THE EAGERLY anticipated debate on segregated education at last week's General Assembly of the Church of Scotland proved to be much ado about nothing.
Pressure in the form of an overture by Dumbarton Presbytery for "the cessation of religious segregation in all state secondary schools" was overtaken by the decision of the Church's education committee to review its policy in any case.
Indeed, the Rev John Cairns from Dumbarton told the Assembly it should in effect vote against his motion. This was because he wanted it withdrawn after winning the undertaking of a review from the education committee, but it was too late to do so.
Andrew Blake, the committee's convener, said that the commitment by Parliament to fund denominational schools dates from 1918 legislation. Since 1972 the Church has had a clear policy that all state funded schools should be non-denominational. But this was a majority view, not a unanimous one. Mr Blake, the retired head of Lockerbie Academy, said it was therefore time "to review the Church's position taking into account factors in the present situation which were not there for discussion either in 1918 or 1972".
Speaking to The TESS afterwards, Mr Blake would not speculate on the outcome. He said there was a feeling simply that 20 year old policies ought to be revisited.
But it seems clear there is concern in church circles at the growing pressure from other religious groups, including Muslims, Seventh Day Adventists and Presbyterian sects, to set up their own schools with state help. This could eclipse the Kirk.
Mr Cairns gave notice, however, that he would expect next year's report from the Church's education committee to confirm that Scottish schools should reflect "the ethos of a nation that shares many things, that is multi-cultural, multi-faithed and multi-denominational." He said the state should not support only one faith.
He was not attacking any particular denomination, Mr Cairns insisted, merely suggesting that "our education system be made more contemporary".
Different concerns were expressed by Rev Howard Hudson from Bridgeton, in the east end of Glasgow. He wanted the Church review to investigate the balance between denominational and non-denominational pupils in west of Scotland schools.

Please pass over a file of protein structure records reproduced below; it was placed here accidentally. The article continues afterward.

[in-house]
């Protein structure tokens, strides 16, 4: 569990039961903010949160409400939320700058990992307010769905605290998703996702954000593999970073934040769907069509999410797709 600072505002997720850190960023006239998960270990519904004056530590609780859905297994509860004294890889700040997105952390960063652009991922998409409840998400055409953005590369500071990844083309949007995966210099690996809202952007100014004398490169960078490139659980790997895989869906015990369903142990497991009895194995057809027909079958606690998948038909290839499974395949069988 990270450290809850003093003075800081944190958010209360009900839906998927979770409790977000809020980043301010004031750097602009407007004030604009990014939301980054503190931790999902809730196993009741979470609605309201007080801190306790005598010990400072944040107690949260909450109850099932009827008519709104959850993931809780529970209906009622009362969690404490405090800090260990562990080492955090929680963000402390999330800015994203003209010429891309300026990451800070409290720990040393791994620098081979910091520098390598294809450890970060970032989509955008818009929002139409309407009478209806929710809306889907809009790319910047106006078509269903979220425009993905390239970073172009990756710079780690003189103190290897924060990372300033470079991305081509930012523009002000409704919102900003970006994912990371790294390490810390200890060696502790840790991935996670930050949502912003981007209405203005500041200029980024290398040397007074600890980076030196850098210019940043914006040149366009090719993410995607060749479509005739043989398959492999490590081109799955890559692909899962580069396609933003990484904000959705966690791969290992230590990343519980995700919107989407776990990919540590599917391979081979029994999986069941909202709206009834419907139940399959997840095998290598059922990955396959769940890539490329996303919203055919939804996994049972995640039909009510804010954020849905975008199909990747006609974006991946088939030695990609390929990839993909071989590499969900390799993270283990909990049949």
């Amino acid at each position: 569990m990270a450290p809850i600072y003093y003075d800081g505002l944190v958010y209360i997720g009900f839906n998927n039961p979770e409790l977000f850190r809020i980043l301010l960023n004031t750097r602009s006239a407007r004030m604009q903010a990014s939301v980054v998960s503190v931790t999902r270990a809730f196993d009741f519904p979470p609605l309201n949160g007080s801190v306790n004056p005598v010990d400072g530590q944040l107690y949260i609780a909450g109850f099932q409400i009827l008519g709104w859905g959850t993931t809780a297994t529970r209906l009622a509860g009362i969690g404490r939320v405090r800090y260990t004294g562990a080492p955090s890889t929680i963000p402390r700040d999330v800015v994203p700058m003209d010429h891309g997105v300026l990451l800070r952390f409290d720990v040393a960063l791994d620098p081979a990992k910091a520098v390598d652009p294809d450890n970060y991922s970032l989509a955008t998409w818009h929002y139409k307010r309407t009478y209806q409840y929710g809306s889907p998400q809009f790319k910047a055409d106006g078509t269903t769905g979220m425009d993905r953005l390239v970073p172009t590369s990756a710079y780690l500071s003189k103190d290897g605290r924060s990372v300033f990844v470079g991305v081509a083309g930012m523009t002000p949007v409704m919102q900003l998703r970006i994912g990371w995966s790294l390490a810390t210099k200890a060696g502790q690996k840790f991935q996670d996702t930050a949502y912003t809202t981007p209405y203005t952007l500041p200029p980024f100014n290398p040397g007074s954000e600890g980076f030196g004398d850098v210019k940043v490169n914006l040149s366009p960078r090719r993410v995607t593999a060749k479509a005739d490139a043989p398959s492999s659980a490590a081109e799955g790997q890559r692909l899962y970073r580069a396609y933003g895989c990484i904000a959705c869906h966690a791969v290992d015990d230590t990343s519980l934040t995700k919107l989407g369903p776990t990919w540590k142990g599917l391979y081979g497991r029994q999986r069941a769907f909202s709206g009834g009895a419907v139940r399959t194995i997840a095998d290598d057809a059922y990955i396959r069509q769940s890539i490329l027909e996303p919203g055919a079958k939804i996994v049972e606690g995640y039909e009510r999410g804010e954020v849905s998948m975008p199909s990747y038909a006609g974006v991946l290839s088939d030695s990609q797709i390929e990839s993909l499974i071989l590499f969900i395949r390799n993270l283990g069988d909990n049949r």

The trend towards a more secular society had led parents to send their children to the local school irrespective of its denominational nature, Mr Hudson said. This meant some Catholic schools had significant proportions of non-Catholic pupils.
But he was told by David Alexander, one of the Assembly commissioners and a former senior depute director of education in Strathclyde, that no education authority holds information about the religion of its pupils.
A warning not to tamper with the status quo came in the form of a passionate but carefully worded defence of Catholic schools from the RC observer attending the Assembly.
The Rt Rev Dom Hugh Gilbert, the Abbot of Pluscarden in Moray, said: "As long as Catholic Christian families want a Catholic Christian education for their children, the Church regards that as a service she is bound to provide."
He denied this amounted to segregation or produced bigotry. "It is no more true that a Catholic school is intrinsically a cause of bigotry than that a Church of Scotland home for the elderly is a source of Christian intolerance.
"Bigotry, where it exists, must be unlearnt from within our own Christian tradition, not from imposing a secular culture which might be here today and gone tomorrow."
Rt Rev Gilbert added that insisting on non-denominational schooling "would be more probably a victory for secular intolerance than Christian tolerance. It would be a victory for the monochrome against the healthily pluralist. It would impoverish our society.
"Many of you will know how hard it can be to maintain a Christian toehold in certain schools. Our young people deserve more than RE. They need more than that. They have a right to more than that."